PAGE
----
If so, you need some serious help because you are totally brainwashed.



posted on Jun, 13 2008 @ 05:13 PM
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Originally posted by C0le
reply to post by WhatTheory
 

I'm not sure maybe you're not getting this but
WE ATTACKED THEM
of course they are trying to kill us I'd do the same thing, Btw one of those most basic rights is the right to defend your own life...

How did we attack the terrorists in Gitmo when they are foreign fighters who are NOT from Iraq?
Your statement makes no sense.

Plus, you do remember all the terrorist activities before 9/11 right?

Perhaps this will refresh your memory:

Terror Attacks



posted on Jun, 13 2008 @ 05:17 PM
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Originally posted by Grafilthy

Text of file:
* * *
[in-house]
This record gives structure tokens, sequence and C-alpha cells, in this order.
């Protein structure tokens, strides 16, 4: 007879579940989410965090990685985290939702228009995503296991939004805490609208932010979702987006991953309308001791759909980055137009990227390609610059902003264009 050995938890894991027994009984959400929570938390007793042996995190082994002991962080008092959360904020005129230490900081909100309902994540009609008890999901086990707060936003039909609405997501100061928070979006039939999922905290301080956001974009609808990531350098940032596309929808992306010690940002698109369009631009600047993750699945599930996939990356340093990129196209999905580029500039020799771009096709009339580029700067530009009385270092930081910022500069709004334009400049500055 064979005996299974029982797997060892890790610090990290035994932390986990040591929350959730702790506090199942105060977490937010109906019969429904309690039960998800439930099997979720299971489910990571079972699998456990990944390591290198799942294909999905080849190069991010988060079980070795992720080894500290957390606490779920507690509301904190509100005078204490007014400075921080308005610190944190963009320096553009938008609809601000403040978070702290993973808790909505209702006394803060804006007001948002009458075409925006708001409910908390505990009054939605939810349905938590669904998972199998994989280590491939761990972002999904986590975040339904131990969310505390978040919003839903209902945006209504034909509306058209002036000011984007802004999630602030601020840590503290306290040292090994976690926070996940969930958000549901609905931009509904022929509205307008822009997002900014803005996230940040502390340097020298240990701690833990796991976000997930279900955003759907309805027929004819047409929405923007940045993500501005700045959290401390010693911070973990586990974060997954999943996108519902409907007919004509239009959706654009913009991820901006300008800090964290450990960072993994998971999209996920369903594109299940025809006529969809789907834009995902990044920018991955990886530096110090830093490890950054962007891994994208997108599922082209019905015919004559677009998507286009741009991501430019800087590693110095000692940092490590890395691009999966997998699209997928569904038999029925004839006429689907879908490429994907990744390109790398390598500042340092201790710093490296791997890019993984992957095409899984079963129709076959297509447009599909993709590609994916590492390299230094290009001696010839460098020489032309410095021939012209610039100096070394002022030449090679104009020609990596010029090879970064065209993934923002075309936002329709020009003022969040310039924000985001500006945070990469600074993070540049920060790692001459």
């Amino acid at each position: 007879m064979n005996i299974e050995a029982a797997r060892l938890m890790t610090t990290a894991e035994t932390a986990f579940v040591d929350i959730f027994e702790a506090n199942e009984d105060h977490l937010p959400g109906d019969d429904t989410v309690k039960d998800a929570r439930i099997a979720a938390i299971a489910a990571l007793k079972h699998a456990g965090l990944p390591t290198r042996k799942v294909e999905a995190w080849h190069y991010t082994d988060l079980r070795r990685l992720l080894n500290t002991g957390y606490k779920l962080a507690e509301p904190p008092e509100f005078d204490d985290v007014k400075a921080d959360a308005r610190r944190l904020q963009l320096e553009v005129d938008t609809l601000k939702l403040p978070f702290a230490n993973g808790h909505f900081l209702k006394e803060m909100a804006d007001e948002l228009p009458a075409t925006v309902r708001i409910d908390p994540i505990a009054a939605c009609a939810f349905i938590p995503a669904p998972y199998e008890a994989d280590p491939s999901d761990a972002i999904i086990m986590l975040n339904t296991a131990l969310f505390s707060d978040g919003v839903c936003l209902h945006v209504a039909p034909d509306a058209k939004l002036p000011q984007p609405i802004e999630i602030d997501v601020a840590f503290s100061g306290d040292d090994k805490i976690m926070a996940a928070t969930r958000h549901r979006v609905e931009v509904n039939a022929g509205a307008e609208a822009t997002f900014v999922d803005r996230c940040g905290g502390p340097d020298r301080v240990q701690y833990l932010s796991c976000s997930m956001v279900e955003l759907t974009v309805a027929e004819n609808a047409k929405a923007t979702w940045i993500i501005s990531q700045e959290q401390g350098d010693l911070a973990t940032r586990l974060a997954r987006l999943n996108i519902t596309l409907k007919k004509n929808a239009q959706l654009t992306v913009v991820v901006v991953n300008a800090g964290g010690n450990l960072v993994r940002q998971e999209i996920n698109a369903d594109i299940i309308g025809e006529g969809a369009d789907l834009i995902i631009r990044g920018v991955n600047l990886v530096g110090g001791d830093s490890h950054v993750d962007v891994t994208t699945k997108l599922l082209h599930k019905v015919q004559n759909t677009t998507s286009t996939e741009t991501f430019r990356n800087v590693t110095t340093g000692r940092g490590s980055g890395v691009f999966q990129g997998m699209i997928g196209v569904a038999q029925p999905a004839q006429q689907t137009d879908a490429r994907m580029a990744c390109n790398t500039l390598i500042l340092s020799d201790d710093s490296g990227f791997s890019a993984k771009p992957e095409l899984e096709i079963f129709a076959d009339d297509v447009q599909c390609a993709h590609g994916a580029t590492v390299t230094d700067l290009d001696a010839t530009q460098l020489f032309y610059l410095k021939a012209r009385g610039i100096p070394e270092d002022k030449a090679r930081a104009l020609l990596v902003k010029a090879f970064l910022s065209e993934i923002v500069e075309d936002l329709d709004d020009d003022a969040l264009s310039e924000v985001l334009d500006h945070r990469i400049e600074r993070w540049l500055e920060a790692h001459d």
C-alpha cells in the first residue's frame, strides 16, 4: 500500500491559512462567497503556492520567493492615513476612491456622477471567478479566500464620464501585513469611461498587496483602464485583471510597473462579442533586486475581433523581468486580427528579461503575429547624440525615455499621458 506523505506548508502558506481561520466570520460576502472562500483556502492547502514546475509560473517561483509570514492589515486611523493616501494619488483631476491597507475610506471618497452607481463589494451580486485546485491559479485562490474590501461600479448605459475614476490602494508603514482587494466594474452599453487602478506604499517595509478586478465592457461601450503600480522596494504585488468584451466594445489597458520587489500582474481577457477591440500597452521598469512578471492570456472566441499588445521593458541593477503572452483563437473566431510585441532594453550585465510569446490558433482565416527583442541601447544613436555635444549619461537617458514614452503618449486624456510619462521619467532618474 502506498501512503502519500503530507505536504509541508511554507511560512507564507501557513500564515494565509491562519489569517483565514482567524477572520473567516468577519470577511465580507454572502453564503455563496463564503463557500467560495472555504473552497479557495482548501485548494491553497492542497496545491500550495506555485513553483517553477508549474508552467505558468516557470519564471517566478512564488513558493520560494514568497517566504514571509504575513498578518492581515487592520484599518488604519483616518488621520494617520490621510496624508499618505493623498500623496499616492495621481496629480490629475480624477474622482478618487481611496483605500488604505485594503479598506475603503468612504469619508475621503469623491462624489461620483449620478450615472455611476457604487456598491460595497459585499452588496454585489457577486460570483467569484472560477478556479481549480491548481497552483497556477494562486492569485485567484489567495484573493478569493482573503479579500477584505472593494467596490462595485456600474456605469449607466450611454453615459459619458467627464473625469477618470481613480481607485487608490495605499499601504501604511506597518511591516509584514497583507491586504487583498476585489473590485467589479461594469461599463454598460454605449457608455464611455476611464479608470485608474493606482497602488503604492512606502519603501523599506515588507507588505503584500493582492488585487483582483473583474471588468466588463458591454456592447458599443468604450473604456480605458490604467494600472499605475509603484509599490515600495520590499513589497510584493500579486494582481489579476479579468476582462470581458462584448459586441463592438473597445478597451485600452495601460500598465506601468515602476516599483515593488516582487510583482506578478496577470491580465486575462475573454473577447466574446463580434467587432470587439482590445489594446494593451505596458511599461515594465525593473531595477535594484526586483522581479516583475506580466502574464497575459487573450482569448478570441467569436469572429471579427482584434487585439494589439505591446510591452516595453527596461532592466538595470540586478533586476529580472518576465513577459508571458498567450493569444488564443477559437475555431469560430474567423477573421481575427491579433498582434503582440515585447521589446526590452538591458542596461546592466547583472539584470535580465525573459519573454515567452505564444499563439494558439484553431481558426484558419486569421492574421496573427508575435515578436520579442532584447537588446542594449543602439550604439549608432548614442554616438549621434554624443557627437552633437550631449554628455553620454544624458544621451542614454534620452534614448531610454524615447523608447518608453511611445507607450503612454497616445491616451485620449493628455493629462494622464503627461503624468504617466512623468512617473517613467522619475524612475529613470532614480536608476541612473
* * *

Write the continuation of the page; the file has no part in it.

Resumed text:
"United States Constitution

Adopted September 17, 1787
Article VI Clause II

This Constitution, and the Laws of the United States which shall be made in Pursuance thereof; and all Treaties made, or which shall be made, under the Authority of the United States, shall be the supreme Law of the Land; and the Judges in every State shall be bound thereby, any Thing in the Constitution or Laws of any State to the Contrary notwithstanding."

Why did you cite this Article? How does this arctile show that foreign enemies are afforded the rights of U.S. citizens? I don't see it.


How many times must I repeat myself?
The Geneva Conventions do NOT protect terrorists! Dang!



posted on Jun, 13 2008 @ 05:18 PM
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Originally posted by Unit541
Hey WhatTheory,

What about the "detainees", who ARE US Citizens, that were "picked up" on US soil? Huh? What about them?

Show me where this is true and I will give you my response.